But the national law relating to the supervision of aliens on the territory concerned could be regarded as unjustified interference only when this involved the imposition of obligations contrary to a superior rule of law specifically designed for the protection of individuals or was at least manifestly disproportionate to the object being pursued and, therefore, in conflict with the general principle that the means must be proportionate to the end.
As regards that aspect of the question which concerns the alleged violation of a fundamental right to respect for privacy and private and family life, it must be borne in mind that, as it has already been necessary to point out in a previous case, concerned with the right of property, recognition of a right as a feature of personality does not wholly preclude any possibility of restricting it. The requirements of life in a community and the fulfilment of the tasks incumbent on the State may call for adjustments in the definition of that degree of freedom which the subjective right of the individual represents. To constitute violation of the right, it is not enough that there should be any limitation whatever; the substance of the right must be affected. It does not seem to me that the duty to report one's presence and one's address can be regarded as a violation of a right to privacy. This is the usual means of supervision employed in Member States and it is not clear by what other means the police authorities could exercise their legitimate powers in this matter. Nor, moreover, can I conceive that the communication of these simple facts to the police can possibly compromise respect for the private life of any honest and law-abiding person.
The question which may present greater difficulty concerns the onerousness of the conditions in which the report must be made and of the penalties provided for non-observance.
On the first point I cannot regard a time-limit of three days for an alien or of 24 hours for a resident of the State as making an excessive demand. To be obliged to act with a certain urgency could at most be inconvenient but, except in a case of manifest abuse, can this Court judge the determination of a time-limit which, by its nature, is necessarily discretionary?
With the appropriate amendments, and excluding the deportation of an alien, which impinges on the very substance of freedom of movement and residence conferred upon him by the Treaty and which, for this reason, the Court, in its judgment, referred to above, in the case of Royer, held to be improper when based solely on failure to fulfil a duty to provide information, what I have said also holds good in the case of the whole of the penalties provided for failure to comply with a duty on the part both of an alien and of the person who furnishes him with accommodation. The fixing of the penalties applicable to the same course of conduct may vary from State to State because it depends on an appraisal of the preventive measures which the national legislature seeks to adapt to the situation and to the peculiar needs of the national community. This involves value judgments which, apart from the fact that they may vary from place to place in accordance with the situation, cannot be calculated with accuracy on the basis of precise and objective criteria. In a matter of this kind, in which the degree of discretion accorded to the national legislature is necessarily very wide, the greatest care must be exercised in making any judgment on the scheme of penal sanctions fixed by the legislation except in cases where they are manifestly disproportionate. In my opinion, it is not possible in a case such as that with which we are dealing to make such a judgment. On the basis of a wholly subjective judgment and reaction, it might perhaps even be possible to hold that the penalties appeared to be severe, even very severe, but would this suffice to establish the illegality of national legislation providing for them? On what basis could we lay down acceptable limits? And would it be proper to lay down the same limits for every State, ignoring any differences in local circumstances?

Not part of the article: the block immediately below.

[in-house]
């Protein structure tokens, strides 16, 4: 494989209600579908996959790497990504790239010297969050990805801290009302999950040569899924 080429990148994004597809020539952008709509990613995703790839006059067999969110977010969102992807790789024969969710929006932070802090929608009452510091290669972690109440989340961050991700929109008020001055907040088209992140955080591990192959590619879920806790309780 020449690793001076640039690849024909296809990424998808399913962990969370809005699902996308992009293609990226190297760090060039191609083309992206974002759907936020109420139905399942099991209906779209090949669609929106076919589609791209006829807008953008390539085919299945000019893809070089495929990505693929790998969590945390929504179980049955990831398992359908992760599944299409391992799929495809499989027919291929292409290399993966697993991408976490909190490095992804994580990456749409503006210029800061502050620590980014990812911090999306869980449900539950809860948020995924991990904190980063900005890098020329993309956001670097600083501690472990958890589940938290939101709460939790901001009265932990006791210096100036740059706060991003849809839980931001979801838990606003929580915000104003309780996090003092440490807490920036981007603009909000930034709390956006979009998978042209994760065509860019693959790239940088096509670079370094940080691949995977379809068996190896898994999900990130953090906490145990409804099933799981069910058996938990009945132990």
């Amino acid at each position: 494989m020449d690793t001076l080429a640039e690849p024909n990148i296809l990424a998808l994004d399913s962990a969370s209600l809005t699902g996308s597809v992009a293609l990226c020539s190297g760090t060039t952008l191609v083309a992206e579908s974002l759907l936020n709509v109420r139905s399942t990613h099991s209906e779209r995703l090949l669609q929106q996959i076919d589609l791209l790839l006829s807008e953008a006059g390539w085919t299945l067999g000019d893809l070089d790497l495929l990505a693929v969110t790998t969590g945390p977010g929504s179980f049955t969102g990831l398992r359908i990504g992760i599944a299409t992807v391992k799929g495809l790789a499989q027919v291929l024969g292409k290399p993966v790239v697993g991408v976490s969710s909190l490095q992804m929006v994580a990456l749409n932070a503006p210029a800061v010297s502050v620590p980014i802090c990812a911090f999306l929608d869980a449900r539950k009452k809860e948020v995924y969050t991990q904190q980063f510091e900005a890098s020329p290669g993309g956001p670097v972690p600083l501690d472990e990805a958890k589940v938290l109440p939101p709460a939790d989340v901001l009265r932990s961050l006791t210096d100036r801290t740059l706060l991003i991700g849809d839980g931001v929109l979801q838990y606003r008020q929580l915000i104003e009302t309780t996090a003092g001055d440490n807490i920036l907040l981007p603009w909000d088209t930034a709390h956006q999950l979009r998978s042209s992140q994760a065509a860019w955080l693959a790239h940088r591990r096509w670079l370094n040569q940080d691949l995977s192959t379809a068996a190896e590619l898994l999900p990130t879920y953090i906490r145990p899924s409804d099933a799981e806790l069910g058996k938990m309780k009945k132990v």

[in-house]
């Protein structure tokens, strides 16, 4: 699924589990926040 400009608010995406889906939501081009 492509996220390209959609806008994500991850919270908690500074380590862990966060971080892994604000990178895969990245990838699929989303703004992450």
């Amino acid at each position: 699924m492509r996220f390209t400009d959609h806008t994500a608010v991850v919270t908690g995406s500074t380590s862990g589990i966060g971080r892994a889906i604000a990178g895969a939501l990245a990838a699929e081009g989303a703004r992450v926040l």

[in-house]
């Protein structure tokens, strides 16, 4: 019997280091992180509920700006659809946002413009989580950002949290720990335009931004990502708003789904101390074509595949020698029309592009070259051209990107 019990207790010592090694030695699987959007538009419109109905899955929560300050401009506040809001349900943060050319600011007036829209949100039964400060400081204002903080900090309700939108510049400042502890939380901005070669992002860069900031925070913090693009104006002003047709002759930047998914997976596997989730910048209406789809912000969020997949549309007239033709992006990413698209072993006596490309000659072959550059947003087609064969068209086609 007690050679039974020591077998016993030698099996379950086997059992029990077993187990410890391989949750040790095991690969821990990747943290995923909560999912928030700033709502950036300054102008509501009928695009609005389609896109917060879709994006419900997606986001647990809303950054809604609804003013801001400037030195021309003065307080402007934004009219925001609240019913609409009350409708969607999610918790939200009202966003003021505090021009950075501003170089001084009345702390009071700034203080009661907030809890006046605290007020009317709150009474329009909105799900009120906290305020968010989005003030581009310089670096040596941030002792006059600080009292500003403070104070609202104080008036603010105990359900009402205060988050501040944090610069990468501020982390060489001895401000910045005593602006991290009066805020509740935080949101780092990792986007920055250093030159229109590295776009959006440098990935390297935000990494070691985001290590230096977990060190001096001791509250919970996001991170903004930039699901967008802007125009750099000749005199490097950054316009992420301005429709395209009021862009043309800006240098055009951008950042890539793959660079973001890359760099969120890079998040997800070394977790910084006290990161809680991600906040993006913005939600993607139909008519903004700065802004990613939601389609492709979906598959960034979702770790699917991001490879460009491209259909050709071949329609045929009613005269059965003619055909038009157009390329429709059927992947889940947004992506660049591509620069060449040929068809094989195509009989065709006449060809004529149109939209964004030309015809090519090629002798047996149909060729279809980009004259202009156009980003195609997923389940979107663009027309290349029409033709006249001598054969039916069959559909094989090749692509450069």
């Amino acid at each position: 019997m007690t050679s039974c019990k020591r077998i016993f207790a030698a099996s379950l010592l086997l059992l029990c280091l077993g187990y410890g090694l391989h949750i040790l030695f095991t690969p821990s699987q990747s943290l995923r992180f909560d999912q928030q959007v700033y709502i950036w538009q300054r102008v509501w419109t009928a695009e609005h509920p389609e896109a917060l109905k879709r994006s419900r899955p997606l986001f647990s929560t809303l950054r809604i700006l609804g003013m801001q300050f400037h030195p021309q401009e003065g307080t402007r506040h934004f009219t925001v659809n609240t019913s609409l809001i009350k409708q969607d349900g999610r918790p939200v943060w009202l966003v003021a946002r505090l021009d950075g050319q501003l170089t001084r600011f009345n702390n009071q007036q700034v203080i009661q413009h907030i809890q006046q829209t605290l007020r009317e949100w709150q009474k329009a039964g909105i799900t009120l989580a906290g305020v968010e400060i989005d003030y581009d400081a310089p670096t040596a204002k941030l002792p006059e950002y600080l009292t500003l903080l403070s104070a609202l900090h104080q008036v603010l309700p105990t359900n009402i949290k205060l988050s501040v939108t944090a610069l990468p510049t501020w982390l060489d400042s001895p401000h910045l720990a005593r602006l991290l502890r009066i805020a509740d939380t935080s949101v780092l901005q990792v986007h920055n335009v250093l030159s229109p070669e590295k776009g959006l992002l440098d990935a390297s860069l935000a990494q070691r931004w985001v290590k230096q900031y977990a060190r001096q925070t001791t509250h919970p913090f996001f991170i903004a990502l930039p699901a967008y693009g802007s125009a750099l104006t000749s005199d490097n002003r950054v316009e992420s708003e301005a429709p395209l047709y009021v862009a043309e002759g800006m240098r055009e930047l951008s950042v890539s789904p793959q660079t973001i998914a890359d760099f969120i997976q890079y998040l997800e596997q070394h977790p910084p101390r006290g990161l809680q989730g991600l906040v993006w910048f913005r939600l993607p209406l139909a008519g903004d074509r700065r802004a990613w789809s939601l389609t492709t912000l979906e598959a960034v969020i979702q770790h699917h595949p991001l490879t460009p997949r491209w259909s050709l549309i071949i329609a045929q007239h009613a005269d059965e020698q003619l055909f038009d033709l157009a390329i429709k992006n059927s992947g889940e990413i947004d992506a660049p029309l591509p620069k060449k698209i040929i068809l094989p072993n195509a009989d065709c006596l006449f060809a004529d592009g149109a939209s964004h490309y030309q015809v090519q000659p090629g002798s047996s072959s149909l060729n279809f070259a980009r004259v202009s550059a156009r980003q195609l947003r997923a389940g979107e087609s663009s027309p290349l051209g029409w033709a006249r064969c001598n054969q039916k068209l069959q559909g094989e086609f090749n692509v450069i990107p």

I should regard it as wholly unwise, not to mention rash, to attempt to revise the judgments of a national legislature on this point. As far as this Court is concerned, there is no need to say more than that, heavy as the penalties are, they are certainly not discriminatory as between the various categories of person to whom they are applicable, not least because they bear more heavily upon the person who provides accommodation for the alien, even if he is a national, than upon the alien himself. This demonstrates the genuine public interest which the Italian legislature exhibited in checking the presence of aliens on the national territory. The Court does not know whether special needs which made themselves felt in the State concerned are not such as to justify heavier penalties for breach of the obligation to provide information than in other States (except, as we have seen, in the United Kingdom). A judgment of this kind would require information which this Court does not have on a number of points and which in any case the Court, in exercising the jurisdiction which it possesses under the present procedure, would find difficulty in appraising satisfactorily.
Reference has been made to the disproportion between the penalties provided for in the case of the national and the alien: in the event of the former failing to fulfil the duty to have himself entered on the register of local residents and of the latter failing in his previously mentioned duty to provide information. In fact, in Italy, an Italian national would in this case be liable to a simple civil penalty involving a very small amount of money.